If you’re reading this, it’s quite possible that you’re looking at the new Deep Focus splash page for the very first time. For some time now, I’ve been considering the possibilities for controlling my entire movie-review archive using powerful blogging software like Movable Type and WordPress. Based on a review of my site’s stats — fueled by a growing dissatisfaction with my recently redesigned home page — I found that more than 90 percent of my traffic was coming from visitors who were browsing at a screen resolution higher than 800 pixels wide, which I realized gave me the freedom to design a wider home page. (Sorry 10 percenters, but I think reviews should still be readable without side-scrolling.) And when I started mucking around in earnest with my Movable Type templates, I realized that they had the various design fixes and kludges already built in to make my preferred three-column layout work across different browser platforms. Once I figured out a way to populate a “Recent Reviews” box automagically, I was pretty well hooked. Using Movable Type for the entire Deep Focus Web site would not only simplify the process of updating my home page, but would also give me an easy way to populate the front page of the site with links to lots and lots of content. It came closer to what I had always wanted to do, manually, with the old Deep Focus, but rarely found the time to apply myself to.
I hashed out the particulars of a wider, three-column blog layout over the long Thanksgiving weekend, and then replaced the existing “Deep Focus Weblog” home page with a new one, just to see if I managed to break anything. I started writing reviews for the new Weblog, just to see if it was as easy to post new content as I hoped it would be. It was. And with a 480-pixel wide space for images at the top of each review, it would be every bit as graphics-heavy as I had hoped my redesigned main site would be. (I like pretty pictures, and I want my pages to be something that I find attractive to look at.)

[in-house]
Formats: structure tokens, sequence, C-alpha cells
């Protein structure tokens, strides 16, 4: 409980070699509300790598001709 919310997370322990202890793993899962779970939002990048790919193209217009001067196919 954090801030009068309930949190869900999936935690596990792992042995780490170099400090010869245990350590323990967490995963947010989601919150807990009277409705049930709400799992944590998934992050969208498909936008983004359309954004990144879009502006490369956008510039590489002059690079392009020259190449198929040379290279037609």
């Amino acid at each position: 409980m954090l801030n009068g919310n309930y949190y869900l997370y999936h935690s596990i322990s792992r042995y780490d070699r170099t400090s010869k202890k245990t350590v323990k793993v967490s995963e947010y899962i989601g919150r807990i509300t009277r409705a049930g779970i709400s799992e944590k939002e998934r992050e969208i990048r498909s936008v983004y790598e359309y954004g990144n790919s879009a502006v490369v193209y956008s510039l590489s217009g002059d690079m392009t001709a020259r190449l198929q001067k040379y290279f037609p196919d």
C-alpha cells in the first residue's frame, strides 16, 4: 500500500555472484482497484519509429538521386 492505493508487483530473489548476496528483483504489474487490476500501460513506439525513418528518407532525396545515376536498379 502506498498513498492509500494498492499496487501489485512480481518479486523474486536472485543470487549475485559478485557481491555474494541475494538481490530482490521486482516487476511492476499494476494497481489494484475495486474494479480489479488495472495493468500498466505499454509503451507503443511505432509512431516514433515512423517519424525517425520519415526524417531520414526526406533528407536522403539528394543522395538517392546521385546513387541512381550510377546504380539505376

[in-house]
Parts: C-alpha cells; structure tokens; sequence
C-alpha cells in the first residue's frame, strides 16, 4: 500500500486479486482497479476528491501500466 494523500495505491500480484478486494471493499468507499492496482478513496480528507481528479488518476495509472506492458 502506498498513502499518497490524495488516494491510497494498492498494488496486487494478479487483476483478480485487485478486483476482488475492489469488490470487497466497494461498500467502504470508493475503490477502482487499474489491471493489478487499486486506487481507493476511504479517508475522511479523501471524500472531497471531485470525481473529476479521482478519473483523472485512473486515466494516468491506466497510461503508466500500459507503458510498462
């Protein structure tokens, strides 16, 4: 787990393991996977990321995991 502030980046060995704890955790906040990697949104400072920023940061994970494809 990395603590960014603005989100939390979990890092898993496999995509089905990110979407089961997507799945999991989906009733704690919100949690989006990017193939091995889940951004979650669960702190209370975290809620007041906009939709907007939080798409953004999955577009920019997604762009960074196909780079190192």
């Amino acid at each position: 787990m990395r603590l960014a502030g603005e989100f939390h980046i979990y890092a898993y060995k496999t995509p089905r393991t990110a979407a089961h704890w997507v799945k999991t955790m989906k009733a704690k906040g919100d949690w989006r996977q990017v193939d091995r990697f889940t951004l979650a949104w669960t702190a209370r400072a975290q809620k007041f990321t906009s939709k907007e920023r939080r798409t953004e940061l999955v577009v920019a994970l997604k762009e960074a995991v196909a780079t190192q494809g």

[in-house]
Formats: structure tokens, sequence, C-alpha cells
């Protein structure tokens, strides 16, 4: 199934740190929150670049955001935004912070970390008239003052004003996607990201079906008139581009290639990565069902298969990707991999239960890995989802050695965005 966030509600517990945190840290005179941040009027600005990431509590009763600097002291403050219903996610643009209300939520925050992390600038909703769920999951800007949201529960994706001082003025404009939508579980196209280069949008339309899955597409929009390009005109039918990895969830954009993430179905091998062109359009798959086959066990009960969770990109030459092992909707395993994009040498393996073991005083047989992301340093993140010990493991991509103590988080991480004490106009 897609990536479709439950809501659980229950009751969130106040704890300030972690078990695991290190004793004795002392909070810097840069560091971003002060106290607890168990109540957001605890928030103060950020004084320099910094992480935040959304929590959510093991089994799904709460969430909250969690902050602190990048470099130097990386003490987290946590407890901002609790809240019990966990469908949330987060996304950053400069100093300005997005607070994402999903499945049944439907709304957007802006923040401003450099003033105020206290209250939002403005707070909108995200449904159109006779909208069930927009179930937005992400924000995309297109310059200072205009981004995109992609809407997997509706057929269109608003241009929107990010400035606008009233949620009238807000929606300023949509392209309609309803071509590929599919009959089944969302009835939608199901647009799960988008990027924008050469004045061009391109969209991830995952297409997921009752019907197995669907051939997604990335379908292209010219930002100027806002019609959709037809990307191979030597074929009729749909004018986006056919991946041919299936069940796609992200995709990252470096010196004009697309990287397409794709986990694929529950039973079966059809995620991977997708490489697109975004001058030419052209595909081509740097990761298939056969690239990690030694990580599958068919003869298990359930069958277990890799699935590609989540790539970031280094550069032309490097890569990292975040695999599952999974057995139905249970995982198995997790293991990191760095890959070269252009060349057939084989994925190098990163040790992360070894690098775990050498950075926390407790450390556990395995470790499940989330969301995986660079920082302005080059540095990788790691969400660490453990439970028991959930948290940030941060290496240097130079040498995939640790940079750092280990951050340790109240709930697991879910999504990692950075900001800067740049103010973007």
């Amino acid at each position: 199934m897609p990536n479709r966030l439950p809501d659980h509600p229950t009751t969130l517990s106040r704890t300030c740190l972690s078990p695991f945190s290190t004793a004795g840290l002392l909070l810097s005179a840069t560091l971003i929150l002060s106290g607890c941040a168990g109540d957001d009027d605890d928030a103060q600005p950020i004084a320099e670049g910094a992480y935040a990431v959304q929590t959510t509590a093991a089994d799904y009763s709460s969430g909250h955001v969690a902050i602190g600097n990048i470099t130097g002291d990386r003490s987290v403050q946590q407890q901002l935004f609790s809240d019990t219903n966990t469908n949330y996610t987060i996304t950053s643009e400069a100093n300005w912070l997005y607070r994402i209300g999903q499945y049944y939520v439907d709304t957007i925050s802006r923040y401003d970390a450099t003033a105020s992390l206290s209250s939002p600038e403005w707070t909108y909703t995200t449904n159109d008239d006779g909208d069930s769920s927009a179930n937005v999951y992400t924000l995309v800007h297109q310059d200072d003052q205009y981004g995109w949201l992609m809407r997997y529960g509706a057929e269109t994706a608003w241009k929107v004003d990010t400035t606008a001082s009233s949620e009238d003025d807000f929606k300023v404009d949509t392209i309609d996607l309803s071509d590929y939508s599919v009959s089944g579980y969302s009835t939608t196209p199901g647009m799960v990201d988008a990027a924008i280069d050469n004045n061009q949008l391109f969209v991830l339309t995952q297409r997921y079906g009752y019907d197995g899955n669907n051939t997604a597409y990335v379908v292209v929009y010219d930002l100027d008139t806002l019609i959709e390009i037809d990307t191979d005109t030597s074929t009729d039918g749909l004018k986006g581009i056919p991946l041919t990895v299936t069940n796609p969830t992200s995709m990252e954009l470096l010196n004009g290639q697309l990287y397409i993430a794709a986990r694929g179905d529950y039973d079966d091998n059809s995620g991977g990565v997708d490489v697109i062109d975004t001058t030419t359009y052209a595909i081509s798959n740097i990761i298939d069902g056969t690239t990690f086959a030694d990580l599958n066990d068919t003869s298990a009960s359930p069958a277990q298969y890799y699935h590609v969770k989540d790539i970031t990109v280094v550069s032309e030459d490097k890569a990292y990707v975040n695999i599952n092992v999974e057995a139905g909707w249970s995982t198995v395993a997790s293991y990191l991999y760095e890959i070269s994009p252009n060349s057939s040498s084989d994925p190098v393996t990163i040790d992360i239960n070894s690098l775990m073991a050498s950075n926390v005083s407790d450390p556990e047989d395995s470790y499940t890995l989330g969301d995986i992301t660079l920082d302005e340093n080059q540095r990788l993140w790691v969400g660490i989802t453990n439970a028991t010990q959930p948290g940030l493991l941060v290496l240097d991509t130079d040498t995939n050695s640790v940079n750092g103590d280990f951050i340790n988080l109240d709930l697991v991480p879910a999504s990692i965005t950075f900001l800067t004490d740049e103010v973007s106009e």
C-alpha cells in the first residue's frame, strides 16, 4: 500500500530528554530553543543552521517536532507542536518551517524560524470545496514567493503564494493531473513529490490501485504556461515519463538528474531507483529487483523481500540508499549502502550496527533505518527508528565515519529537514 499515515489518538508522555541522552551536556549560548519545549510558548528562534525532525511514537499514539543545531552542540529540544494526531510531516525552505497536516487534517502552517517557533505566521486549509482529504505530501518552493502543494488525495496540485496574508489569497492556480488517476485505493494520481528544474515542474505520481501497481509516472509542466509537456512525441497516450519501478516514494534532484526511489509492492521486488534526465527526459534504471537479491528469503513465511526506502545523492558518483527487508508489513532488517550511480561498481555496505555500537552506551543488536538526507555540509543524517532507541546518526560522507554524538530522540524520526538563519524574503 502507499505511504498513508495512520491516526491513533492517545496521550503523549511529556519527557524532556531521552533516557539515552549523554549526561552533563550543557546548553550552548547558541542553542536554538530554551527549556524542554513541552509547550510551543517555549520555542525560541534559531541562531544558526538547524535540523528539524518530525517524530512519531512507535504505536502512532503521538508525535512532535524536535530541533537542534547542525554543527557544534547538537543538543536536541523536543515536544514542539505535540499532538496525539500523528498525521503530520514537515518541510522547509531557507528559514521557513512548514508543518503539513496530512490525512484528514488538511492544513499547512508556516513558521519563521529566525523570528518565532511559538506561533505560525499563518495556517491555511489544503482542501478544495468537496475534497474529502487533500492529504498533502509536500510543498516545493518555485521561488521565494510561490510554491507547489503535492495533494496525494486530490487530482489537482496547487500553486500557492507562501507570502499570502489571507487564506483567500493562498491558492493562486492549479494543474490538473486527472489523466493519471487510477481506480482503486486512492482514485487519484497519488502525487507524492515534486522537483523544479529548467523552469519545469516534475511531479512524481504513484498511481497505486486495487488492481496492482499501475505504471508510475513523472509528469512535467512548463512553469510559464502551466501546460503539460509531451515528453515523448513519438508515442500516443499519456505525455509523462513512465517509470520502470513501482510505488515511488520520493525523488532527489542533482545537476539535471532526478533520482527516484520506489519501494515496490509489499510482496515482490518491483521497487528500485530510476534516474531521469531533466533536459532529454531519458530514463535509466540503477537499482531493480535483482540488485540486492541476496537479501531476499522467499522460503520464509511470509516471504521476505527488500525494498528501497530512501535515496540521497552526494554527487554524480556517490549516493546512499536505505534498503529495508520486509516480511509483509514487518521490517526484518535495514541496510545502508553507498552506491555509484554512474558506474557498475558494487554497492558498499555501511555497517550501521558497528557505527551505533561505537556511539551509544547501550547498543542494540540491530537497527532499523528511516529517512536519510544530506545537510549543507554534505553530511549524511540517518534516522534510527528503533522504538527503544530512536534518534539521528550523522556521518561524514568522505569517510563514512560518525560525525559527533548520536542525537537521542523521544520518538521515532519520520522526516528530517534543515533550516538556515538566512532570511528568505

Late Monday night, after several weeks of fiddling about, I finally flipped the switch to redirect visitors to the old Deep Focus index page to the new one. I know there are critical bits of navigation that will be hard to replicate in the Weblog format, like the handy yearly review listings, sorted by title or letter grade, that were probably the only easy ways to navigate the old site. I’ve replicated them in the new format, and they’re available in the right-hand column of the front page in the box headlined “The Vault.” You can also search the old Deep Focus database there to pull up old reviews by keyword.
Starting with the most highly trafficked pages from the old site (reviews for Titanic, The Brown Bunny, and Don’t Look Now are the Big Three), I’m going to be moving content from the old format to the new one, and redirecting traffic to the old pages accordingly. (This means the many old links out there on the Interwebs leading into my reviews won’t be broken, which is important to me.) I’m going to try to tag content effectively as I create it, meaning that eventually you should be able to click the “2006” tag at the bottom of any review of a 2006 film, and be presented with a listing of all the other reviews that are also tagged with “2006.” I’m tagging films with their letter grades, as well, and — in the case of auteurist favorites, at least — sometimes with the names of their directors.
If you want an easy way to keep track of new reviews (and the occasional ramble) that I post, you can use the XML/RSS feed indicated by the stylized orange box near the top right of each page. My RSS feed is syndicated through FeedBurner, allowing you to easily add it as a “subscription” so that you can see headlines and leads as they’re published without actually visiting the site. You can do this using Firefox live bookmarks, or Google Reader, or any number of dedicated “RSS reader” applications. Check it out. And if you just want to receive an email notification, there’s a box for subscribing to get mail whenever I mouth off.
Kindly let me know, via email or by posting a comment, if anything is obviously broken or stupid. And, oh yeah, anything you purchase from Amazon.com by following the links in their sidebar ads? Deep Focus gets a kickback.